Late last night, China launched the “APStar 6D” telecommunications satellite aboard a Long March 3B/E rocket from the Xichang Space
Late last night, China launched the “APStar 6D” telecommunications satellite aboard a Long March 3B/E rocket from the Xichang Space Launch Centre in central China.
APStar 6D is the seventh satellite launched by APT Satellite Co., a Hong Kong-based telecommunications company in which the Chinese state holds majority ownership. The launch adds to a growing constellation of Chinese state-backed satellites and international joint ventures, which have boosted China’s market share of telecommunications services throughout North America, Europe and the Asia-Pacific.
Today’s launch indicates that Beijing has discreetly upgraded the operational launch capacity of its workhorse Long March 3B/E rocket, as the vehicle’s published capabilities can barely carry the weight of the APStar 6D payload. This would be the heaviest payload yet launched by the Long March 3 vehicle class; previous APT satellites have launched into geostationary orbit via the 8300-kg capacity SpaceX Falcon 9.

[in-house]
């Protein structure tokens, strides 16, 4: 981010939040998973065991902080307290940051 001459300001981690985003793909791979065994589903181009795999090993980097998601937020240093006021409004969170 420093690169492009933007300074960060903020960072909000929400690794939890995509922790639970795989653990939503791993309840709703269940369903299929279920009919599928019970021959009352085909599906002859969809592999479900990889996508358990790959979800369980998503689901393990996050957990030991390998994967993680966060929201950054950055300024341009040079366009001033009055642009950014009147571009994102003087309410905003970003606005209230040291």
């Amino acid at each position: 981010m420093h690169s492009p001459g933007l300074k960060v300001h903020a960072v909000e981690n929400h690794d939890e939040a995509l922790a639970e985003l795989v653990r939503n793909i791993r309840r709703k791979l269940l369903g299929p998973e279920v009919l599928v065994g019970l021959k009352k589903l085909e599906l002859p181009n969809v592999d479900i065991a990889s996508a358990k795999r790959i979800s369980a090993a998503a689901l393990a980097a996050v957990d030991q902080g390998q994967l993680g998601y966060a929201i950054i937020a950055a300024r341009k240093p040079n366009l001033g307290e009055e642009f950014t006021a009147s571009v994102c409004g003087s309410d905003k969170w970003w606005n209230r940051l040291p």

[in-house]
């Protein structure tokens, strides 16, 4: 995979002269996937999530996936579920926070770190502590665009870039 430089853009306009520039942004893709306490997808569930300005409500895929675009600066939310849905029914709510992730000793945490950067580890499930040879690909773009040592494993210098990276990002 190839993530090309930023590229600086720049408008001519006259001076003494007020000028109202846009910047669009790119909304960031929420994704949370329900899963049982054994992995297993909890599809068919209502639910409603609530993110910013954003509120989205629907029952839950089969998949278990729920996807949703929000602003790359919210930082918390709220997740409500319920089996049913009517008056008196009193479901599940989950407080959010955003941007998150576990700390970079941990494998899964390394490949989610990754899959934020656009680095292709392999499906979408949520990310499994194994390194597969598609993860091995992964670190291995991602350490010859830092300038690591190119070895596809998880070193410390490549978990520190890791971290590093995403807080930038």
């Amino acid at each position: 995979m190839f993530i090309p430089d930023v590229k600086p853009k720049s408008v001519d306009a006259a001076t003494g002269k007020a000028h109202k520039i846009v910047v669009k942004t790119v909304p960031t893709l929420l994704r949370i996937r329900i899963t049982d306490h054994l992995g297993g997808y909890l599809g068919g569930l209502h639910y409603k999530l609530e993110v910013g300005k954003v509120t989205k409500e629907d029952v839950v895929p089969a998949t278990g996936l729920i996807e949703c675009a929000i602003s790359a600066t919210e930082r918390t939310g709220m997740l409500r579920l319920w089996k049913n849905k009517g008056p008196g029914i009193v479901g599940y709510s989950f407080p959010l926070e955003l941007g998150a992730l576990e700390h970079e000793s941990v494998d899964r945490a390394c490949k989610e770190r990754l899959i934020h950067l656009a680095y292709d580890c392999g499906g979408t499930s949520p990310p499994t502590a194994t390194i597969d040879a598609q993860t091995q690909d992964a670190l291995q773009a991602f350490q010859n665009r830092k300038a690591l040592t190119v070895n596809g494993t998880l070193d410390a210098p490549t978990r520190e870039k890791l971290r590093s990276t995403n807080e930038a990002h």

China has placed increased emphasis on its astronautic presence by pushing the cutting edge of its vehicular capabilities and services. As China has captured a growing share of the telecommunications satellite market—a trend reflected in the rise of Huawei—the US and Europe will be hard-pressed to provide cheap and reliable space access, further investment in their domestic telecommunications markets and comparable national security capabilities.
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